HOME SWEET HOME
Yale had its 22-game home winning streak, which at the time was the fifth longest in the nation, ended by Harvard on Feb. 11. Over the last five seasons, the Bulldogs are 50-14 in the friendly confines of Lee Amphitheater. Yale went the entire calendar year of 2016 without losing a home game.
NCAA TOURNAMENT HISTORY
The Bulldogs are seeking their second straight NCAA Tournament appearance and fifth overall. Last year, Cinderella struck as Yale, seeded 12th, knocked off fifth-seeded Baylor 79-75 in front of a predominantly pro Yale crowd at the Dunkin Donuts Center in Providence. It was the first NCAA Tournament victory in school history. The Bulldogs were making their first appearance in the tournament since 1962 when they dropped a 92-82 heartbreaker to Wake Forest at the Palestra. That Demon Deacons squad featured future long-time college basketball analyst Billy Packer and went on to advance to the Final Four. In 1957, Yale lost 90-74 at Madison Square Garden to a North Carolina team that went on to win the national championship. The Bulldogs were led that year by John Lee, a two-time first team All-Ivy selection who appeared on the cover of Sports Illustrated that year. In the 1949 NCAA Tournament, Yale played two games, losing to Illinois 71-67 and then falling to Villanova 78-67. The legendary Tony Lavelli, a two-time consensus All-American who also was known for playing for the accordion, was the star of the Bulldogs.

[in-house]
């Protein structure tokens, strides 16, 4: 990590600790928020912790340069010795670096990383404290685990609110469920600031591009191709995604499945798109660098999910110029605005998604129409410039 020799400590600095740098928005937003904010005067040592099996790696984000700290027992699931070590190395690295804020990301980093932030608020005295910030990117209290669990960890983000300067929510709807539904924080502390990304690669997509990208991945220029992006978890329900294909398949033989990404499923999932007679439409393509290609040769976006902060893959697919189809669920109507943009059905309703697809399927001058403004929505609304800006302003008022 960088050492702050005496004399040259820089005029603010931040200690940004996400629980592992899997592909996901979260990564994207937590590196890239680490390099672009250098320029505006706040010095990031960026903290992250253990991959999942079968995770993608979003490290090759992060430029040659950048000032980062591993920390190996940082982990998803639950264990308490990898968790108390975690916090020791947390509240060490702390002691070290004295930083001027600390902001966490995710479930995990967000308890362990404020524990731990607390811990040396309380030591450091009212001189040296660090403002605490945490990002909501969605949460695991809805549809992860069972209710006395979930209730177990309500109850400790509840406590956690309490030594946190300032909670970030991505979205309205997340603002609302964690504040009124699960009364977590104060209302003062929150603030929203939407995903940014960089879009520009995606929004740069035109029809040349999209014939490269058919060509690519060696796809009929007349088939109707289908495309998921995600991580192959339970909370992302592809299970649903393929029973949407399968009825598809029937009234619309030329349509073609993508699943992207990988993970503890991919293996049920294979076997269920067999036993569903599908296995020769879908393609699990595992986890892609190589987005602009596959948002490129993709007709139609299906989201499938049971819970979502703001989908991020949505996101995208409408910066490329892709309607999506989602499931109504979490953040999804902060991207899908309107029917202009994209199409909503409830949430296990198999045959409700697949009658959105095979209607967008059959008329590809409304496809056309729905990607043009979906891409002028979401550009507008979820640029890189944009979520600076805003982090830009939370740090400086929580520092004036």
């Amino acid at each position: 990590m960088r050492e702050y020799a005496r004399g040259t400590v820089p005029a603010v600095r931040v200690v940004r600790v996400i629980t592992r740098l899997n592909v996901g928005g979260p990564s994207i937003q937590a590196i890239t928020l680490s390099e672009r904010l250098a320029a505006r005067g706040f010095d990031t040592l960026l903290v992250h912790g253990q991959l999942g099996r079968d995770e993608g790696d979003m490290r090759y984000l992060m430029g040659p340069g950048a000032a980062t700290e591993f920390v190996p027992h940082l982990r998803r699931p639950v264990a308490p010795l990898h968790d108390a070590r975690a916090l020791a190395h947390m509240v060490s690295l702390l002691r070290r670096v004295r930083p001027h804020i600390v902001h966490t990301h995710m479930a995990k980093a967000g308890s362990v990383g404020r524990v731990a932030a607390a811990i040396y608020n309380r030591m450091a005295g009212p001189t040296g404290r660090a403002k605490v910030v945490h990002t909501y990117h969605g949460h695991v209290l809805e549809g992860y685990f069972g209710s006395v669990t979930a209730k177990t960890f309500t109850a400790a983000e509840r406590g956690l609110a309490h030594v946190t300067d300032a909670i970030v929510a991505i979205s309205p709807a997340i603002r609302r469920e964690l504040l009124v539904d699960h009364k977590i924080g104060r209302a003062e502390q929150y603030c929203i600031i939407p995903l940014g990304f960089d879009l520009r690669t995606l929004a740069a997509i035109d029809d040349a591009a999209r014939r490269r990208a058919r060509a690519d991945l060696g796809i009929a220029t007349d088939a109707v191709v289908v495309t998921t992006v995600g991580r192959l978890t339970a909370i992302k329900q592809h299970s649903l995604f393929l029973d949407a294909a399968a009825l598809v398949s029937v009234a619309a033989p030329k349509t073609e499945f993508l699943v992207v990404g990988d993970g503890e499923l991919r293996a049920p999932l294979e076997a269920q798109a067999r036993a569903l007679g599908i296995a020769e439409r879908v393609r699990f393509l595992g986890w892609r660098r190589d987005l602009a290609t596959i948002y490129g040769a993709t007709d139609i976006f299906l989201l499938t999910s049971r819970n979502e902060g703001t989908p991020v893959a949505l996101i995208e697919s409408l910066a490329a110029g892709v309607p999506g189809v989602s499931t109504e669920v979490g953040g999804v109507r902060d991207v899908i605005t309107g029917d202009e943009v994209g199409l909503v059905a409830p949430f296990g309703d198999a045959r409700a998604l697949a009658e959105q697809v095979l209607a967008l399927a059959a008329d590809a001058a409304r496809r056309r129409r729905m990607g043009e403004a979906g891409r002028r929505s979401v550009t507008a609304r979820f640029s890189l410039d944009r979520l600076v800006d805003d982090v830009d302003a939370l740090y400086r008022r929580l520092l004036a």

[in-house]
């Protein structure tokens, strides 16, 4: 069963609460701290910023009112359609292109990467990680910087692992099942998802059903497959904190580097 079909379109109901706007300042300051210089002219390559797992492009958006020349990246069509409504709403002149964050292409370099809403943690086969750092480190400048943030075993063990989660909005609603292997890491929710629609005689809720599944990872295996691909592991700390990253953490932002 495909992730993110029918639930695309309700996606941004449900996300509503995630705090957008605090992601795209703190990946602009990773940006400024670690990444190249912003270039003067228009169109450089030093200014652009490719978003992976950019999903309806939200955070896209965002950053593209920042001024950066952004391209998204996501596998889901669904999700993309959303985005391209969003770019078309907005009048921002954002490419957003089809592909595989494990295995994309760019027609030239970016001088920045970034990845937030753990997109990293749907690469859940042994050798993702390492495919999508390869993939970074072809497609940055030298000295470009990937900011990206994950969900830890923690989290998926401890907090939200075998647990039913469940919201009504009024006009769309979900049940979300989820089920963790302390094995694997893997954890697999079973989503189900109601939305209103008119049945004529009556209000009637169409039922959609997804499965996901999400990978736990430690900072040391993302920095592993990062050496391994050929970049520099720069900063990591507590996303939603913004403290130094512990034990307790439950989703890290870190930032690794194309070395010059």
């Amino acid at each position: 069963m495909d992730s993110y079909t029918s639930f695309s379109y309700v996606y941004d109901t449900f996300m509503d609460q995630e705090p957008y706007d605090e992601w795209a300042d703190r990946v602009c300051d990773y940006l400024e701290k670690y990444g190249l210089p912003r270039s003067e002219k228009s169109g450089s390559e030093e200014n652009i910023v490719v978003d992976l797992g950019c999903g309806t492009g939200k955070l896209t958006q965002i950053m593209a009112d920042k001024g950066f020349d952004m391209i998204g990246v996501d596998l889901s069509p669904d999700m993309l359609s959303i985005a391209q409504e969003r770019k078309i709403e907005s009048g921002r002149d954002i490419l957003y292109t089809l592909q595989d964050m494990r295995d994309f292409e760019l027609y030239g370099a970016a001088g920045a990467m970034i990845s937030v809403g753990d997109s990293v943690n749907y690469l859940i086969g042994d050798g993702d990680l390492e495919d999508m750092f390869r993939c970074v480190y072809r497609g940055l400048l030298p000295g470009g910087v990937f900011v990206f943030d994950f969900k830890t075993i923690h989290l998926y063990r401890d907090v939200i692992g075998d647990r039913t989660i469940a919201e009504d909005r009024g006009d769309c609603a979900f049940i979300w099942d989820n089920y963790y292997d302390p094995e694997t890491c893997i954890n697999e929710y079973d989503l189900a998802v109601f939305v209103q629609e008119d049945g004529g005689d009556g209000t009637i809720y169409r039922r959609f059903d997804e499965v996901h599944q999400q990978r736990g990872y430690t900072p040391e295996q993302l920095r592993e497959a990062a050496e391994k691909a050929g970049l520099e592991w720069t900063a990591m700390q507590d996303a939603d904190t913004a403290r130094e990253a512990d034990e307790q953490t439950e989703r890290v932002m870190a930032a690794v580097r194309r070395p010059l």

Report filed by Tim Bennett (firstname.lastname@example.org), Yale Sports Publicity